Senator Jean Stanfield, Assemblyman Brandon Umba, and Assemblyman Michael Torrissi admonished Governor Phil Murphy for another state budget that ignores the concerns of South Jersey.
District 8 lawmakers admonished Gov. Phil Murphy for another state budget that ignores the concerns of South Jersey. (Pixabay)
The 8th District legislators honed in on the continuation of funding cuts in rural and suburban schools in South Jersey and cuts to an open space funding program that directly affects Pineland town taxpayers.
“Sadly, this is what South Jersey has come to expect during the yearly budget process, but it’s not how it has to continue,” said Stanfield. “Last year, we fought to successfully restore Pinelands funding, and it looks like we have to start that fight all over again this year. But that’s what we’re here for.”
The Pinelands municipal pilot program is a funding program the state has continuously pilfered to fund its general budget. The program provides funding to municipalities that conserve open space in the Pine Barrens. When the state created the Pinelands Protection Act, it deemed a majority of the land undevelopable making it so towns would no longer have ratables to keep taxes low. In exchange, New Jersey created a dedicated fund to pay the towns back.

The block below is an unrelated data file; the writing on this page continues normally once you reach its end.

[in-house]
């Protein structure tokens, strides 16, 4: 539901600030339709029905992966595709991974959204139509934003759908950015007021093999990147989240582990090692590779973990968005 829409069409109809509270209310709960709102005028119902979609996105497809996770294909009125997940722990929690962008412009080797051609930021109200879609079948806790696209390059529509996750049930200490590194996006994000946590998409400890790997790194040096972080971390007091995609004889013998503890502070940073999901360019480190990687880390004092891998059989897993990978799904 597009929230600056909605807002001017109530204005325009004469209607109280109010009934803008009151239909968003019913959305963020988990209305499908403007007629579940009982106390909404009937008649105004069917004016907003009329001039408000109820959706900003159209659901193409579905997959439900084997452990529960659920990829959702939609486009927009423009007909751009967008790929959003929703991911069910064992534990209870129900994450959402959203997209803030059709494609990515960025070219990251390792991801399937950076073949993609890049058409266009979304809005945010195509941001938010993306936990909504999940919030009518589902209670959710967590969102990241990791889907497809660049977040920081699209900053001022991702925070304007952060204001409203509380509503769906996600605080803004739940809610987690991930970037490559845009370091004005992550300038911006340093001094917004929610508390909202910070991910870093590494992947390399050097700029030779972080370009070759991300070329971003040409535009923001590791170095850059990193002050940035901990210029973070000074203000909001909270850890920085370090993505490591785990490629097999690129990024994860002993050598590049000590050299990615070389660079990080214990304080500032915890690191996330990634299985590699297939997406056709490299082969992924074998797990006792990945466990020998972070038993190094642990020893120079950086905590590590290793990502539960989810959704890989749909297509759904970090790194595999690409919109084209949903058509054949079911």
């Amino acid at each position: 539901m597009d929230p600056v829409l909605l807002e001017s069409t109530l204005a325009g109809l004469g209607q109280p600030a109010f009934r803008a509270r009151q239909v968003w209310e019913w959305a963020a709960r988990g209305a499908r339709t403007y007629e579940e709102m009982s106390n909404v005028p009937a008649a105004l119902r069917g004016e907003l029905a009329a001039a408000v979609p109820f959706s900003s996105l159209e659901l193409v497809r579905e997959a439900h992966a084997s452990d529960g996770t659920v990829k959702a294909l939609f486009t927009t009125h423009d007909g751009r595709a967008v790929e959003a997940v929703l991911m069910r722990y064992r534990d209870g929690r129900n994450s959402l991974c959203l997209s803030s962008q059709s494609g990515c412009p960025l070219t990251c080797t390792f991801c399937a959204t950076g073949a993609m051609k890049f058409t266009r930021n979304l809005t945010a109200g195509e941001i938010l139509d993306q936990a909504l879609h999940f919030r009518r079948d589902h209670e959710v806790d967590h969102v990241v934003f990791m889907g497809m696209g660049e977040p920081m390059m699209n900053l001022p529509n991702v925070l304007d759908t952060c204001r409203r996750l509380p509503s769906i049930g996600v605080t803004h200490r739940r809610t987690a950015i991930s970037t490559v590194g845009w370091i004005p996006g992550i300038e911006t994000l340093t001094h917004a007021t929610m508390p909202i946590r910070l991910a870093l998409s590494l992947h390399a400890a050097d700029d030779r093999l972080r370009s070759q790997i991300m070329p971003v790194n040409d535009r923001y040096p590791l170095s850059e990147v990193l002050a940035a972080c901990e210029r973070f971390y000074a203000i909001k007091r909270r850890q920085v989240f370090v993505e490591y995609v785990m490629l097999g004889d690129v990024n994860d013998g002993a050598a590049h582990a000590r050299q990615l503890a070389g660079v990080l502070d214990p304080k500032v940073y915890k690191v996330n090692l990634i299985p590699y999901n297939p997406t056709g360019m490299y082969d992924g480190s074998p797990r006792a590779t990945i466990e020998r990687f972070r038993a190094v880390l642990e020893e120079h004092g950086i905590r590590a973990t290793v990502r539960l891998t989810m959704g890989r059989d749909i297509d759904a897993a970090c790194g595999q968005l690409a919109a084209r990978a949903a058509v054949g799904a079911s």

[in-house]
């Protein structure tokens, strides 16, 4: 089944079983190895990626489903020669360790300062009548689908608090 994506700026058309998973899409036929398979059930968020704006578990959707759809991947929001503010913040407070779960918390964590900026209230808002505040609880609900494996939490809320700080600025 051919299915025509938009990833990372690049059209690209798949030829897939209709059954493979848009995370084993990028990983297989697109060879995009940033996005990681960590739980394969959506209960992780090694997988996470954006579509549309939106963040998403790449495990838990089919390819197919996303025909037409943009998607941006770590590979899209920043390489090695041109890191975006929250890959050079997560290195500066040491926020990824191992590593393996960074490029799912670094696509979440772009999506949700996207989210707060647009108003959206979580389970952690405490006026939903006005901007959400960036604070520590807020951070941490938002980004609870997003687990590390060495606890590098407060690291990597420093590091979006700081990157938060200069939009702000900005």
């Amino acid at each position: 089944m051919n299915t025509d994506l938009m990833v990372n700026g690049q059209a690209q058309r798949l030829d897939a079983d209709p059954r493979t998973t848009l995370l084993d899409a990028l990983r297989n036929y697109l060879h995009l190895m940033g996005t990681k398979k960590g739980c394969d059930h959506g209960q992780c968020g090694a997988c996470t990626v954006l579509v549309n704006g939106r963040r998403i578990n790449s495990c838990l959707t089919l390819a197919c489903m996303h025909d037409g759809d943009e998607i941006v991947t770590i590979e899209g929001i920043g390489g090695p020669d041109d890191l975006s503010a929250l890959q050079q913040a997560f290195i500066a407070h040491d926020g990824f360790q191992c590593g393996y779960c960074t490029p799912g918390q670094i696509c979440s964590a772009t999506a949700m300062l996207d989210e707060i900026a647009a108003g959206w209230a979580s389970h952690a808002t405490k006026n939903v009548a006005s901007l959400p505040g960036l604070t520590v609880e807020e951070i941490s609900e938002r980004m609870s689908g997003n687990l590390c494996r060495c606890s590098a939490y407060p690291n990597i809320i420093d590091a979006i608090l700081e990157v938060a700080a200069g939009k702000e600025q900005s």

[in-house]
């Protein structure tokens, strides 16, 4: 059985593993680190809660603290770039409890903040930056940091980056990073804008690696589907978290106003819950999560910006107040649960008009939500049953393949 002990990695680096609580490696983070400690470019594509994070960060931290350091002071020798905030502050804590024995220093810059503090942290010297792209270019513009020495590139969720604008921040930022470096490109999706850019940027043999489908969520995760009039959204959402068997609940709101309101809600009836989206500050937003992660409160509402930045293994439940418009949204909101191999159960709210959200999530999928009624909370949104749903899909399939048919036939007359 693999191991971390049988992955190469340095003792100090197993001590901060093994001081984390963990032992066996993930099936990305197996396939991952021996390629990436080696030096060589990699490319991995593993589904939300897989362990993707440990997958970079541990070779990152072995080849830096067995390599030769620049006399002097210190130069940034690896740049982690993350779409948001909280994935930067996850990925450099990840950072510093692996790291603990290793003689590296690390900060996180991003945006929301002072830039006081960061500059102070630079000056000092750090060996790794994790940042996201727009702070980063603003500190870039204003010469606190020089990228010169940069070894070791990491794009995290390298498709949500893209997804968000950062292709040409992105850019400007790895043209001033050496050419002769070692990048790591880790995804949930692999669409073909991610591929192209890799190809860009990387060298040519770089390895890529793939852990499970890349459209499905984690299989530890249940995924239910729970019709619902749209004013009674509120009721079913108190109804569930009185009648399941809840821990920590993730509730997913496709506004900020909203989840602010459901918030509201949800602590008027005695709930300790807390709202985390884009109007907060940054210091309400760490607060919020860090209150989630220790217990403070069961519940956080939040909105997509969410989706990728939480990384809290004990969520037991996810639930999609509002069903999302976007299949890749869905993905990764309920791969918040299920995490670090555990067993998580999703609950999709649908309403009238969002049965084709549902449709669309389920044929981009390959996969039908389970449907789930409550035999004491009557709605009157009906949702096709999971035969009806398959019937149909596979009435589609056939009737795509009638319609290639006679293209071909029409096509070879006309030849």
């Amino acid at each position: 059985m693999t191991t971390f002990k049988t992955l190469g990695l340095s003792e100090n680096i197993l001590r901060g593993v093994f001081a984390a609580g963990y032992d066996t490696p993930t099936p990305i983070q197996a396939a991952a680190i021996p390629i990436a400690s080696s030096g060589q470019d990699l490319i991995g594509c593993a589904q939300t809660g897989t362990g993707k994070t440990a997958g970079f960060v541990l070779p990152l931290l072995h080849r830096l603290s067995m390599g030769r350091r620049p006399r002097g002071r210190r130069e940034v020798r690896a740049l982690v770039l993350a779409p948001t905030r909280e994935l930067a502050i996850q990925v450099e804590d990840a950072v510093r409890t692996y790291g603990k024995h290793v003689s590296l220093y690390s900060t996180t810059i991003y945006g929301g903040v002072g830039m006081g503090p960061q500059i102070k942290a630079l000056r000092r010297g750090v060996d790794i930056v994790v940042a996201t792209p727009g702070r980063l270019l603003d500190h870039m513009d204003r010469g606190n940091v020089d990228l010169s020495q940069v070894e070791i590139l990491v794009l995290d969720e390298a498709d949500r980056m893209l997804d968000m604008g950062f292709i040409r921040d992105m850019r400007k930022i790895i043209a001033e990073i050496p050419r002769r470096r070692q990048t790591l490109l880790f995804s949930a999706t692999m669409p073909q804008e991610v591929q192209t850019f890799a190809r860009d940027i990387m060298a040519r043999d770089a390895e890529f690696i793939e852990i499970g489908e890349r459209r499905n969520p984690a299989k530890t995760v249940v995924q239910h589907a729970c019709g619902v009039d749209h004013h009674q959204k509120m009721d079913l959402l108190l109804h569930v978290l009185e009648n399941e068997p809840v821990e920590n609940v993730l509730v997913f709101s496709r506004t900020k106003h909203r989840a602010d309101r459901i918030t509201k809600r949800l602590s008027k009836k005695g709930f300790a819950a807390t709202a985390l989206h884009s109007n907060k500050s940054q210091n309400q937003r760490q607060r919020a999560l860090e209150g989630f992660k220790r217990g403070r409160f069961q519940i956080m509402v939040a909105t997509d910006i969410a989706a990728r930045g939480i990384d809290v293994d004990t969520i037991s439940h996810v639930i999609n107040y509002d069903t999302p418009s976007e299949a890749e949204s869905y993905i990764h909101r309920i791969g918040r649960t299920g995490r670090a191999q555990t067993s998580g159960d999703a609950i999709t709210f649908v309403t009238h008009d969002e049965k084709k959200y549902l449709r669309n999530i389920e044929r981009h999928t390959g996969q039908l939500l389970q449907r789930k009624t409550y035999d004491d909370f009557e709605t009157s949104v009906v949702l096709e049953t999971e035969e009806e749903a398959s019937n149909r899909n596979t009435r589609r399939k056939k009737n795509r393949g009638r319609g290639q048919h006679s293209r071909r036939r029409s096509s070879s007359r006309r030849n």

The funding was partially restored in last year’s budget, after years of advocacy, but Governor Murphy’s proposed 2023 budget cuts it by 35 percent.
“In a year when New Jersey has received billions of dollars in federal funding and billions in added revenue, it’s a cruel punch to the gut to people in the Pinelands to slash the one funding source that keeps their property taxes stable,” said Torrissi. “On top of that, many of the towns that are affected by this, and other towns in the 8th District, continue to see their school funding aid cut by the state.”
The S2 school funding bill that passed through the legislature in 2018 has led to sharp funding cuts that will persist every year for seven years in many 8th Legislative school districts.
“For four years, our schools have been begging for the funding decreases to stop or pause or at least slow down. We’ve seen staffing cuts, increased classroom sizes and program cuts ever since these changes were passed,” Umba said.
“The Governor and legislature can’t say they’re serious about educating our children when there’s billions of dollars entering the state’s coffers and we’re still committing draconian cuts to schools. Schools in my district, like Evesham and Pemberton, are losing millions of dollars every year. Pausing their funding cuts needs to be a top priority in this year’s budget,” he continued.
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